FTC opinion backs local health care approach

June 19, 2009|By ANDREW SCHOTZ

WASHINGTON COUNTY -- A U.S. Federal Trade Commission opinion says the benefits of a proposed local integrated health care plan outweigh concerns that the business could be anticompetitive.

TriState Health Partners, a physician-hospital organization based in Washington County, has proposed "clinical integration," in which physicians collaborate to treat patients and control costs.

Getting a positive opinion from the FTC's staff was an important hurdle to clear, said Allan S. Field, TriState's executive director.

"I view the advisory opinion almost like a second opinion," said Dr. Robert J. Cirincione, TriState's chief medical officer.

Access to Washington County Hospital, which owns half of TriState and is the only hospital in the county, is not tied to the purchase of physician services through TriState, the opinion says.


As of April 30, TriState had 217 member physicians, or about 65 percent of Washington County Hospital's medical staff, Field said.

The opinion, issued April 13, says TriState's plan for comprehensive care has the potential for "significant efficiencies that may benefit consumers if it is implemented as you have described."

Jointly negotiating contracts and prices, as proposed, "appears reasonably necessary to achieve the potential efficiencies of that program," the opinion says.

One important aspect, the opinion says, is that the program is nonexclusive -- payers who don't want to contract for the clinical integration program may contract individually with TriState's member physicians.

If member physicians can't negotiate separately or if there are other signs of anticompetitiveness, "then all bets are off," said David Narrow, an attorney for the FTC's Bureau of Competition.

TriState, a for-profit organization, formed in 1994. It has components that focus on disease management, case management, pharmacy reviews, health coaching and other areas.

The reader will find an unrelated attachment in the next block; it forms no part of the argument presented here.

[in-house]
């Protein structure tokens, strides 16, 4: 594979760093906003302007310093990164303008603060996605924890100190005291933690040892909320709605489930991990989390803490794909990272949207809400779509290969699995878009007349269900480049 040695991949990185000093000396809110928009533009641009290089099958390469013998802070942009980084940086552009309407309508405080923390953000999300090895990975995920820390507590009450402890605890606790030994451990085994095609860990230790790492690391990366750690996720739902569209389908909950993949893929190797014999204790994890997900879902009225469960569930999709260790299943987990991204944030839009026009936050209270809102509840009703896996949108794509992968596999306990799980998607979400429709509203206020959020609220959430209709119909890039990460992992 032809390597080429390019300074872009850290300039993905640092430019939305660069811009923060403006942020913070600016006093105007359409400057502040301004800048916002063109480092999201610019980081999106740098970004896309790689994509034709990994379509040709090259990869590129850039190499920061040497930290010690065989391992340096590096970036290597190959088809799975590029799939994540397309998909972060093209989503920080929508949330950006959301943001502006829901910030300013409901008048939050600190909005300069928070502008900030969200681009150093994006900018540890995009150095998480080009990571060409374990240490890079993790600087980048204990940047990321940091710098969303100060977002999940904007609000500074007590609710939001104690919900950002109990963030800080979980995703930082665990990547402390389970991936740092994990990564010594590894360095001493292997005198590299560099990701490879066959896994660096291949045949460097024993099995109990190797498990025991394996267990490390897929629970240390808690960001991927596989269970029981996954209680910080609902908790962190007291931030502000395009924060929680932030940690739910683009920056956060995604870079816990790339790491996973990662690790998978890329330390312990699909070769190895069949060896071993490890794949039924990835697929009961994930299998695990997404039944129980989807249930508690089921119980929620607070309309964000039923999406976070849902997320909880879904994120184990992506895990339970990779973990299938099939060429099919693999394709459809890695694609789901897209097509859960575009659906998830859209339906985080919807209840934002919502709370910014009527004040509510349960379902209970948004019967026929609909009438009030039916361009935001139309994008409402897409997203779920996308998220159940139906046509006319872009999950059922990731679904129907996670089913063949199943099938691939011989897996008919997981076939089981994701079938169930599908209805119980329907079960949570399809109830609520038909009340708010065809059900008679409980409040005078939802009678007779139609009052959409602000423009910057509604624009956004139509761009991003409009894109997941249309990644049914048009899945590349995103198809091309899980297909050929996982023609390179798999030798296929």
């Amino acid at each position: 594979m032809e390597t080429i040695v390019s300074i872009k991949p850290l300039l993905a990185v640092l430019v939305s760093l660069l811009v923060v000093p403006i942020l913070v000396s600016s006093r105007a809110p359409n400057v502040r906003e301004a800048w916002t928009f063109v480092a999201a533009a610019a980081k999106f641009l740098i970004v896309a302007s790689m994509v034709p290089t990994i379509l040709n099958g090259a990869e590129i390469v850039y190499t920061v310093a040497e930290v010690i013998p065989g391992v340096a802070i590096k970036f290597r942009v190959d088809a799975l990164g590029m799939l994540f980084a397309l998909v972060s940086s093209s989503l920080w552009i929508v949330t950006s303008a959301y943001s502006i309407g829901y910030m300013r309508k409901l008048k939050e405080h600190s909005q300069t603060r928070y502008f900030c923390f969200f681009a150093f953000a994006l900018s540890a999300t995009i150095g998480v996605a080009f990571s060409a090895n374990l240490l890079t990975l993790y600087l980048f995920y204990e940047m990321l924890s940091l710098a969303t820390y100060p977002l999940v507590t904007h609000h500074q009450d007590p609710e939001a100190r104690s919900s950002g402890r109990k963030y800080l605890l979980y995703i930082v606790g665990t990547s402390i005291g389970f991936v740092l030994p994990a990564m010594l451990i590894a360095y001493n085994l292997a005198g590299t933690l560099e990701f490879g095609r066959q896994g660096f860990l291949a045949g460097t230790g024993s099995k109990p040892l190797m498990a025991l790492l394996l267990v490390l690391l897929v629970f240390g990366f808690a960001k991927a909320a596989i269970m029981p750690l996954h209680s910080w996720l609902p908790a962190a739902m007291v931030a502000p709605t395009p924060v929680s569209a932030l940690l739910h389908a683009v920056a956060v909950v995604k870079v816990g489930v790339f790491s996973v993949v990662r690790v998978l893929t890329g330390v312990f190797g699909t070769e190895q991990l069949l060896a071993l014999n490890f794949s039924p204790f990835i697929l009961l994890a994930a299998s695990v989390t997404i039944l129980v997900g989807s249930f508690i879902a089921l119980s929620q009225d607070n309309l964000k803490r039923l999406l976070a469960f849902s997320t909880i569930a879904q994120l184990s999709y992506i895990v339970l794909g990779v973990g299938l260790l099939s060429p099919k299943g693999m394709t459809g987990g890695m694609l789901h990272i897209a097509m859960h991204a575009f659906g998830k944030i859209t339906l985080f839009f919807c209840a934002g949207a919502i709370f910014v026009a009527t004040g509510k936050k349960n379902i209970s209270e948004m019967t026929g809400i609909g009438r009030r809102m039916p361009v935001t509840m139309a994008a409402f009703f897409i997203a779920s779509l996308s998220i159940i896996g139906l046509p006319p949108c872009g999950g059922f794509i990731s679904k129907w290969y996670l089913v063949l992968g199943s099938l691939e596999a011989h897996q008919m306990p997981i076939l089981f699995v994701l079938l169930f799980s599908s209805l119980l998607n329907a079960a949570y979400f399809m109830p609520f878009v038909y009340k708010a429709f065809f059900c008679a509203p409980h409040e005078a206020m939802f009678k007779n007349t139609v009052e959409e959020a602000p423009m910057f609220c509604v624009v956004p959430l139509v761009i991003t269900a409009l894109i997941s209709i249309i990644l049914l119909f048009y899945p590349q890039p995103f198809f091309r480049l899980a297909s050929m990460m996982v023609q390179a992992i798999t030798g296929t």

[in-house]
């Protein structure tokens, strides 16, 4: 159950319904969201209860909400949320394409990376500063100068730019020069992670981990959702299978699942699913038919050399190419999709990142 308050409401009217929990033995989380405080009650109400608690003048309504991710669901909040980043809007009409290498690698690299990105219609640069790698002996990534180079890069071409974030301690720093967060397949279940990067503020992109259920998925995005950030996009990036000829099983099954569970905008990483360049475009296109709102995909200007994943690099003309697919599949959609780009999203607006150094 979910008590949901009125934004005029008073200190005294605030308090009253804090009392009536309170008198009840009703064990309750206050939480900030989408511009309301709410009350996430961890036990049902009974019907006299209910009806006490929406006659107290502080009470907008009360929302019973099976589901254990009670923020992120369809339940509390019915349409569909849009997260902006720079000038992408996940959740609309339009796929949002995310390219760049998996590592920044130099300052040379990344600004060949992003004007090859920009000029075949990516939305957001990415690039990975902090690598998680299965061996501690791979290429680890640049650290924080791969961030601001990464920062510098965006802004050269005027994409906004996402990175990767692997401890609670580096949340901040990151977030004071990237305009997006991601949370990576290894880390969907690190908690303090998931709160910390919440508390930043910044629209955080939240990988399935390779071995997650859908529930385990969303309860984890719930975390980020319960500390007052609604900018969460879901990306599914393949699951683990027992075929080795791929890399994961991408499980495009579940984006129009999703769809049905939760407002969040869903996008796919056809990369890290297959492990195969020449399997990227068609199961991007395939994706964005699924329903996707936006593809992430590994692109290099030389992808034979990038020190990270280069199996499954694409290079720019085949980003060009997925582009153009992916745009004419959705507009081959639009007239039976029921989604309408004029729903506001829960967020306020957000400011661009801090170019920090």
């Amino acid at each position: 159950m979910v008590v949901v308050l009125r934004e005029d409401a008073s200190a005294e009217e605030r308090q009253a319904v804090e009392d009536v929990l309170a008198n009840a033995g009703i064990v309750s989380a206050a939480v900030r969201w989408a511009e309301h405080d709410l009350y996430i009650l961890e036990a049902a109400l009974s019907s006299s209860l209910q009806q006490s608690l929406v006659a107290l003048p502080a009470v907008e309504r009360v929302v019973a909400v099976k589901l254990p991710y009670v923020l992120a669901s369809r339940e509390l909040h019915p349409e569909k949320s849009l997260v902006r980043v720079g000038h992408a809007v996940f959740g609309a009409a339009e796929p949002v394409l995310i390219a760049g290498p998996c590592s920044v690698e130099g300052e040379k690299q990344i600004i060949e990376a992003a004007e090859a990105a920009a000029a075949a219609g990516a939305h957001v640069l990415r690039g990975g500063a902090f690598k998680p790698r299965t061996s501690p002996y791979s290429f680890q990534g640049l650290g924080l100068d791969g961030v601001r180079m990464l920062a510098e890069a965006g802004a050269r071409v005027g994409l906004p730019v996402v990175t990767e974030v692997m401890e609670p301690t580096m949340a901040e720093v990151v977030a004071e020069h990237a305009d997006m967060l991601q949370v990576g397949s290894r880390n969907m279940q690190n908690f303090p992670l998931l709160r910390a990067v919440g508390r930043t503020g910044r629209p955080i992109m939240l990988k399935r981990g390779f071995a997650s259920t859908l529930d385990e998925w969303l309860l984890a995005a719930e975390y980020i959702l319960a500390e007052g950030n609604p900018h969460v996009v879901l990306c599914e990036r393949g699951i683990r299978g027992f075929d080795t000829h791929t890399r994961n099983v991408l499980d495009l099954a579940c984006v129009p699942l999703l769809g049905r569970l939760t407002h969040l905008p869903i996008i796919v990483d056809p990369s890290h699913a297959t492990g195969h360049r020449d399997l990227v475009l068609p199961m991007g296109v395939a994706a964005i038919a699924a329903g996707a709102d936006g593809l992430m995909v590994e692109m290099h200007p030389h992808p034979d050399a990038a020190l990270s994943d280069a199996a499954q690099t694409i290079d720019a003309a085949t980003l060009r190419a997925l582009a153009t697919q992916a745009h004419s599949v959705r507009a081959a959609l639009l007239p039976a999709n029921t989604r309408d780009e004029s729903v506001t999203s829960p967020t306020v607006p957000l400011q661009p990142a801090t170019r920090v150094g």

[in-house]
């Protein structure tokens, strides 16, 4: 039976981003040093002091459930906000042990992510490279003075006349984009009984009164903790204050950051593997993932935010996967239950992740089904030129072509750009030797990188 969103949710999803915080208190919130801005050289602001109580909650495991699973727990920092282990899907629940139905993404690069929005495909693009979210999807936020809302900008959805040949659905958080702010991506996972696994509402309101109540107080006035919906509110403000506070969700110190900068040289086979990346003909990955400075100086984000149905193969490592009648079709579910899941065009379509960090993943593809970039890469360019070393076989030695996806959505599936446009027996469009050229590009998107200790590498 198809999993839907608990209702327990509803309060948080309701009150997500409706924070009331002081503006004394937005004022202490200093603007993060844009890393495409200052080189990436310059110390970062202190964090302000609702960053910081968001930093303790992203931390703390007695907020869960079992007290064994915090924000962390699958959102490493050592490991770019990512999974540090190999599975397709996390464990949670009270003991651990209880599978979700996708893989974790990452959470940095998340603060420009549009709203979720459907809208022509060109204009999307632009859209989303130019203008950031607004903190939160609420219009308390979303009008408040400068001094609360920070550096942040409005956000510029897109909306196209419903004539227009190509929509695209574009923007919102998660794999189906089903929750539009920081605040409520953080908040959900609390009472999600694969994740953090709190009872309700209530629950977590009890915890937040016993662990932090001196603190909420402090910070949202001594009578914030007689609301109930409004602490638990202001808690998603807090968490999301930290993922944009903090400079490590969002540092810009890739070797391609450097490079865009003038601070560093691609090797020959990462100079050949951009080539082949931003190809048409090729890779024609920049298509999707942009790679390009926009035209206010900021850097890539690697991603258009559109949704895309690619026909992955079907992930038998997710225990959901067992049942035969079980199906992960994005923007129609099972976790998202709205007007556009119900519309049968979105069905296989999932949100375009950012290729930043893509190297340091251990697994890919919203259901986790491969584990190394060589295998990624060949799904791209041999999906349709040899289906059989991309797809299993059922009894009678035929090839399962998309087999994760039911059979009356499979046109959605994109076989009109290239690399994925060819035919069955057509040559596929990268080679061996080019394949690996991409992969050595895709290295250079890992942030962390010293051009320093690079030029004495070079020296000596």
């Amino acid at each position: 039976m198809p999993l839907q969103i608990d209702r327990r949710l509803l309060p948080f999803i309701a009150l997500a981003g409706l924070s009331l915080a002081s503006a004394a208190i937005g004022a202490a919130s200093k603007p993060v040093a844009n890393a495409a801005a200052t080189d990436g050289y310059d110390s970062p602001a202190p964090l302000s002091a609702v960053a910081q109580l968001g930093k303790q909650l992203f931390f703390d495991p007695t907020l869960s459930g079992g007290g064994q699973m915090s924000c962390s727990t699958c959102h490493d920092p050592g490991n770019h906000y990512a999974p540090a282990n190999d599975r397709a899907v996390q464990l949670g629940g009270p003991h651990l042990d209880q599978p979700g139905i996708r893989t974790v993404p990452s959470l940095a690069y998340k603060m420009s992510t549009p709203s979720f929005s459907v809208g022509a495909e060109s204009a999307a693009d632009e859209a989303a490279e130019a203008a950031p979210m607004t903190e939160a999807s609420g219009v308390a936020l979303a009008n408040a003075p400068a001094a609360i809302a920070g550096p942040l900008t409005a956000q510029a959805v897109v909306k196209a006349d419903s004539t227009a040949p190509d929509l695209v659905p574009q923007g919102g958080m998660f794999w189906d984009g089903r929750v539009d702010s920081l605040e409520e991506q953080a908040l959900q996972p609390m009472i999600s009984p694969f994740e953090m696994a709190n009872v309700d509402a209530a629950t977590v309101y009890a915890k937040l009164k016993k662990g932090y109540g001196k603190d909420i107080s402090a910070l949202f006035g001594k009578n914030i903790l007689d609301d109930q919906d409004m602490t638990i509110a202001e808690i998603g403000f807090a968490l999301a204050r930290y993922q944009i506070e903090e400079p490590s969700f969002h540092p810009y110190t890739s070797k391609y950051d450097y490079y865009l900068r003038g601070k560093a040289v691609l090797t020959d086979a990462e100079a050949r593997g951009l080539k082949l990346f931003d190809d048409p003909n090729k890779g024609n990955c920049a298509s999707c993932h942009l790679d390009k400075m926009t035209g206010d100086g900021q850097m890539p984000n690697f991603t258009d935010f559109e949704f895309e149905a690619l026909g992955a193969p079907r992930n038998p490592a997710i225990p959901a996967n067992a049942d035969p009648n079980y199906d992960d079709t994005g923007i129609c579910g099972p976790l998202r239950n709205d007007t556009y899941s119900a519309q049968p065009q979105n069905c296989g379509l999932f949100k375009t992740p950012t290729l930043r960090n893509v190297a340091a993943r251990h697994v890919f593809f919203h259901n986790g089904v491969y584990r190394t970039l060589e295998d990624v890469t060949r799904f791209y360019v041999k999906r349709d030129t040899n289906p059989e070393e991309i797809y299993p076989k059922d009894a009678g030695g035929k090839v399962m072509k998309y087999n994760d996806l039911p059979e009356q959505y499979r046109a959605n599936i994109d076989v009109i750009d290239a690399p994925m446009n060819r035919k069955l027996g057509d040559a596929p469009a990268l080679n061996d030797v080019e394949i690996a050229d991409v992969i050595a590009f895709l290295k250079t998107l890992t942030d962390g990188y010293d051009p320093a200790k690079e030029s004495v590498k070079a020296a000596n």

Washington County Hospital owns half and physicians own half.

The FTC staff's opinion says physicians in current TriState programs wrote letters expressing their concerns about the clinical integration proposal. They wondered if the hospital system and its affiliates and subsidiaries might "gain such a great market share or monopoly on the privately insured patients of Western Maryland that all other competition would be effectively eliminated."

Controlling "the majority of insurance eligible patients" could lead to a "marked decrease in competition [and] the potential manipulation of reimbursement fees," as part of a monopoly, the opinion says, quoting concerned physicians.

However, the physicians' concerns specific to the clinical integration program weren't explained and seem more connected to the hospital's current place in the market, the opinion says.

Nationwide, the FTC has responded to four requests to review clinical integration programs and given favorable opinions to three, Narrow said. Besides Washington County, the other two favorable opinions were in Denver and Rochester, N.Y.

With a favorable advisory opinion, TriState will work on other elements of setting up the program and seeking contracts, according to a PowerPoint summary it prepared.

Field said the essence of the program is "population health improvement."

Physicians and others will work collaboratively to evaluate, treat and monitor patients. They'll use electronic health records.

Field said the goal is to "move the mean" -- help the patient group as a whole -- rather than eliminate "outliers," or those in the extremes.

As an example of the potential of clinical integration, TriState cited a pilot "pay for performance" diabetes management program it oversaw for Washington County Health System employees from 2005 to 2008.

Field said TriState worked with 190 people with diabetes, helping them improve clinical results and reduce the expensive resources they used. TriState told the FTC the pilot program resulted in $160,000 in savings, which TriState and the Health System split.

Physicians pay a $2,500 fee to join TriState, the advisory opinion says. The total cost for new physicians to be part of the proposed clinical integration program was estimated to be as much as $7,600.

Physicians must meet certain standards or face removal from the program.

"I retain my independent practice," Cirincione said, "but I can be joined at the hip to my partner's quality."

FTC opinion

To see the U.S. Federal Trade Commission staff's 37-page opinion, go to

The Herald-Mail Articles